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Saturday, June 24, 2017

Gustav Mahler - Symphony No. 4 (Michael Tilson Thomas)


Composer: Gustav Mahler
  1. Symphony No. 4 in G major: I. Bedächtig. Nicht eilen. Recht gemächlich
  2. Symphony No. 4 in G major: II. Im gemächlicher Bewegung. Ohne Hast
  3. Symphony No. 4 in G major: III. Ruhevoll (Poco adagio)
  4. Symphony No. 4 in G major: IV. Sehr behaglich

Laura Claycomb, soprano
San Francisco Symphony Orchestra
Michael Tilson Thomas, conductor

Date: 2003
Label: SFS Media




After a terrific First Symphony, Michael Tilson Thomas’ ongoing Mahler cycle with his San Francisco players really hits its stride with this latest release, one of the truly great recordings ever lavished on the Fourth. There is exactly one potentially eyebrow-raising moment: the first variation of the Adagio’s opening theme, which Thomas takes at a daringly slow pace fully justified in the event by the gorgeously sustained playing of the orchestra’s cello section. And everywhere else the general impression of easeful, perfect euphony and effortless flow makes listening an unalloyed pleasure.

The performance’s sheer technical perfection, never mind the fact that it was edited from a series of live performances, attests to the exceptionally high standards prevailing in San Francisco at present, and the polish of the playing is complemented by abundant interpretive insight and an equally characterful response from the first chair players. There are too many “highlights” to list here, but I’m thinking in particular of the first, cheeky entrance of the clarinets in the first movement, the bassoons in its development section, and the glorious solo horn in the scherzo. Every phrase has shape, color, and an almost conversational quality that consistently energizes the orchestral textures and makes the typically Mahlerian melodic exchanges between instruments a fascinating interplay of light and shade.

In the first movement, Thomas walks the tightrope between innocence and sophistication as well as anyone ever has. His treatment of the Romantic second subject offers a meaningful lesson in idiomatic Mahlerian rubato–expressive but never mannered. Every coloristic detail, from the soft swoosh of suspended cymbals to the gentle flecks of harp tone, registers with ideal clarity and in natural perspective, and the coda is simply magical. The scherzo works very well at a moderate basic tempo, the trio sections enriched by still more lusty playing from the clarinets and the conductor’s ability to relax without checking the music’s onward progress.

As for the Adagio, this is as lovely a performance as has ever been captured–slow, but never static, with tremendous passion in the minor-key sections. The big climax explodes like a bolt of musical lightning, and the final pages are so beautifully transcendent that it takes your breath away. If the soft glissando in octaves from the violins that leads to the coda doesn’t send a shiver down your spine, then there must be something wrong either with your external or internal sound system! Laura Claycomb sings the finale with exactly the right tone of boyish simplicity and charm, exactly as Mahler directs. The final verse, where “everything awakes to joy” as the music gently goes to sleep, reminds us as exquisitely as any performance ever has that this music is about dreams–of childhood innocence, of perfect happiness, and peace.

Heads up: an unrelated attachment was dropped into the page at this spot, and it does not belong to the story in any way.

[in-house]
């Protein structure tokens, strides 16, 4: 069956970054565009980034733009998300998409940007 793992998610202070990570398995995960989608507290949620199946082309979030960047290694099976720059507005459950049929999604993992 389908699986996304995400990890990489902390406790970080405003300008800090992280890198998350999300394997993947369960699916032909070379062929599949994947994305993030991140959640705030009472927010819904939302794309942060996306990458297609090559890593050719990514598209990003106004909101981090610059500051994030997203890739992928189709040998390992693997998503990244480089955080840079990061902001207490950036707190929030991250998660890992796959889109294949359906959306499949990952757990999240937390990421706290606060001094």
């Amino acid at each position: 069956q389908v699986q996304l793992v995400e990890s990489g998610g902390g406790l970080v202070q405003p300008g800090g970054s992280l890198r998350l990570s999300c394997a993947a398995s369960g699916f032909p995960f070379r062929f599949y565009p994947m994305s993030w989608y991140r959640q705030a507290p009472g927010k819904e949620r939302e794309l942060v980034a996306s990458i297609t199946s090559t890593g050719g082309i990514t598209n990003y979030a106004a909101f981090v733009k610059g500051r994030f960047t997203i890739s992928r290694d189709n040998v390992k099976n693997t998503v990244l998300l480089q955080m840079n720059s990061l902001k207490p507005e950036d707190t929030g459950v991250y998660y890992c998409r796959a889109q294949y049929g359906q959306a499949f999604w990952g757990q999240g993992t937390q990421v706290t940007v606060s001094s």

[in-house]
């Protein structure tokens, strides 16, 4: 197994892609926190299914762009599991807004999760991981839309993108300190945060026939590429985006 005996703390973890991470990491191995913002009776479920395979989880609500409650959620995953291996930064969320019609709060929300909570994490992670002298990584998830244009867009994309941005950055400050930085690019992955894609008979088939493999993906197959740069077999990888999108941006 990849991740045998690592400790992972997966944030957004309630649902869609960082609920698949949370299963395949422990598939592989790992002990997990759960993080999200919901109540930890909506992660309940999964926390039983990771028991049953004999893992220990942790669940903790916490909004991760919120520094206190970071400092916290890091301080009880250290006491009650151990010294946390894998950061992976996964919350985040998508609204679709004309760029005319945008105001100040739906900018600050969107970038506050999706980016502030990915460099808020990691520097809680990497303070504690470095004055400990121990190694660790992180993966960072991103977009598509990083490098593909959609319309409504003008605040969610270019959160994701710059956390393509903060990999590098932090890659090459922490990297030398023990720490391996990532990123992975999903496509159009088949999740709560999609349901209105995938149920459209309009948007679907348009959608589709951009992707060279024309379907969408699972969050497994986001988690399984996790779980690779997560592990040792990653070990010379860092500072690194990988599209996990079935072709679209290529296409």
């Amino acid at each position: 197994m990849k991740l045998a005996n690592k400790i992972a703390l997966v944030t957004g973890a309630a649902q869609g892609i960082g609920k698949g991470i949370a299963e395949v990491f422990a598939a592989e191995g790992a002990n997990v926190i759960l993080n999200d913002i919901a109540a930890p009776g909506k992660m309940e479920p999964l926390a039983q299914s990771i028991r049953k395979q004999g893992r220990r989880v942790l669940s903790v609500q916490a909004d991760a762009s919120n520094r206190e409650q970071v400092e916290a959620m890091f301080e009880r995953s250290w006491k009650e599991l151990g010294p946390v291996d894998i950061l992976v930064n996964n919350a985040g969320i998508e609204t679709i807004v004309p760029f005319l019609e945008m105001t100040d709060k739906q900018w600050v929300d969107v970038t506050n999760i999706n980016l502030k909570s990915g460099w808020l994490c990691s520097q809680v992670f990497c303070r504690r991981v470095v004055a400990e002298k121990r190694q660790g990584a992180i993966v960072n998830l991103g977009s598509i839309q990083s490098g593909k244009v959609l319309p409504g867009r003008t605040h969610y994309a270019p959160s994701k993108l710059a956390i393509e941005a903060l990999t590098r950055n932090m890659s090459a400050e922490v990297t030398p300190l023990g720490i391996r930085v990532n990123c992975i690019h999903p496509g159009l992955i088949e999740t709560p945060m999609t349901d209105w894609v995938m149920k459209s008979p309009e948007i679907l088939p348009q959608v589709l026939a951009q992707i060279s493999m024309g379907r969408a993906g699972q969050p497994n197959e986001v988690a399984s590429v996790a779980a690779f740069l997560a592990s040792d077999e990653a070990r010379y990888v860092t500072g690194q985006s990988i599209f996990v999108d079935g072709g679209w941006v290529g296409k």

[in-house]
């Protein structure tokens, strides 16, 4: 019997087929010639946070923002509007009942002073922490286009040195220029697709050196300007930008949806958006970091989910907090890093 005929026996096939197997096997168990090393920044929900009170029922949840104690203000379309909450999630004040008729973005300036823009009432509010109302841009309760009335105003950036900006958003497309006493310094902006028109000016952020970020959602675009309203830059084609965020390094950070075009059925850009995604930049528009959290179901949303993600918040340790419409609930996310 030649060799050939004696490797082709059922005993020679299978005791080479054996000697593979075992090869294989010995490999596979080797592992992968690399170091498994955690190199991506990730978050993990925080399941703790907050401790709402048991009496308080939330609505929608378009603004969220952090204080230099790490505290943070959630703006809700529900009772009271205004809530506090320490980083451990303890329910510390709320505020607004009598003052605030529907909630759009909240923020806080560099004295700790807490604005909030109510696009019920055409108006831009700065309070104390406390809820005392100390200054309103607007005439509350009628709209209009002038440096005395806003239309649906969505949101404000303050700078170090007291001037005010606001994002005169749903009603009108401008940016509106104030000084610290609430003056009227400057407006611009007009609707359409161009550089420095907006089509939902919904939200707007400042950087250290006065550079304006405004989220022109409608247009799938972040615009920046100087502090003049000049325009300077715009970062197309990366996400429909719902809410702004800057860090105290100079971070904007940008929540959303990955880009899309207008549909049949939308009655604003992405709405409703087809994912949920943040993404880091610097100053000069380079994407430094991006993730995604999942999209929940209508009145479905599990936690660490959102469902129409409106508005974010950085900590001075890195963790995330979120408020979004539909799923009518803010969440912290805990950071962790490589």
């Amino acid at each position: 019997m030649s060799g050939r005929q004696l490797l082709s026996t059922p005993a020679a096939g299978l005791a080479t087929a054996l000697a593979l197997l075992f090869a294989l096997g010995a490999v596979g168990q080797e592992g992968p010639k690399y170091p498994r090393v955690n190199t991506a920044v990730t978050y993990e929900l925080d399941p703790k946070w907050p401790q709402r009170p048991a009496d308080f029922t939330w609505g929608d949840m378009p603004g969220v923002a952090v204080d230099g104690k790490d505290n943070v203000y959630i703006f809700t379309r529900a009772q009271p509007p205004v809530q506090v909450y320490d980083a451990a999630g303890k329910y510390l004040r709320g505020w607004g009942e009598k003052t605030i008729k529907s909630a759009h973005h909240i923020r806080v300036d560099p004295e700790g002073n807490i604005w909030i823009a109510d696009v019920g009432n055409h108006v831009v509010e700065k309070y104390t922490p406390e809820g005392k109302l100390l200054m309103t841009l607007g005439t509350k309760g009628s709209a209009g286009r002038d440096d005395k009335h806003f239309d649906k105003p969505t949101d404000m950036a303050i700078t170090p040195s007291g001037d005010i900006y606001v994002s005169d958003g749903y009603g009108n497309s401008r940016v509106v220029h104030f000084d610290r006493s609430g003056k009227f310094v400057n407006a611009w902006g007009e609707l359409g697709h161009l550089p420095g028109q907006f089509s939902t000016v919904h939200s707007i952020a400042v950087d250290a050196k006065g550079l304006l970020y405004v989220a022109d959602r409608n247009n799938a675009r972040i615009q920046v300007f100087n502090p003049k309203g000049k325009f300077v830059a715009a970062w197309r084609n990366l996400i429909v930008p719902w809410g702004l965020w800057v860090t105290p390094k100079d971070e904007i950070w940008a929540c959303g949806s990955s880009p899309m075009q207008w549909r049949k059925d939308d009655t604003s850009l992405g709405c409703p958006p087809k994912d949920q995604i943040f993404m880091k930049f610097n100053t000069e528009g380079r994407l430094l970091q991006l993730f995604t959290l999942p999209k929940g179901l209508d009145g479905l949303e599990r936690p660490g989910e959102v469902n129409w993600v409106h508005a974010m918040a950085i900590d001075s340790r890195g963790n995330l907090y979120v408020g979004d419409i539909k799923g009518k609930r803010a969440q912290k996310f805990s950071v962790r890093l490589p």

Supporting this extraordinary interpretive achievement is the best engineering so far. The stereo sonics are marvelous: richly detailed and natural in perspective, with a brilliant top and rock-solid bass. I particularly appreciate the refusal to focus a spotlight on the excellently played solo violin in the scherzo (it’s not a concerto), and the sensitive placement of Claycomb (close enough for maximum clarity without obscuring important instrumental detail). All of these qualities carry over to the multichannel format, with the addition of greater front-to-back depth and a real sense of the room acoustic. This is by any standard an extraordinary achievement, and no one who loves Mahler or this symphony can afford to pass it by. Up next: Symphony No. 2. I can hardly wait! [4/7/2004]

-- David Hurwitz, ClassicsToday

More reviews:

Tony Duggan's survey on MusicWeb International


Gustav Mahler (7 July 1860 – 18 May 1911) was an Austrian late-Romantic composer, and one of the leading conductors of his generation. As a composer he acted as a bridge between the 19th century Austro-German tradition and the modernism of the early 20th century. In his lifetime his status as a conductor was established beyond question, but his own music gained wide popularity only after periods of neglect. After 1945, Mahler became one of the most frequently performed and recorded of all composers. Mahler's œuvre is relatively small. Aside from early works, most of his are very large-scale works, designed for large orchestral forces, symphonic choruses and operatic soloists.


Michael Tilson Thomas (born December 21, 1944) is an American conductor, pianist and composer. He studied piano with John Crown, composition and conducting under Ingolf Dahl. As a student of Friedelind Wagner, Tilson Thomas was a Musical Assistant and Assistant Conductor at the Bayreuth Festival. He is currently music director of the San Francisco Symphony (since 1995), and artistic director of the New World Symphony Orchestra (which he founded in 1987). He was also the principal conductor of the London Symphony from 1988 to 1995, and since 1995, held the title of principal guest conductor.


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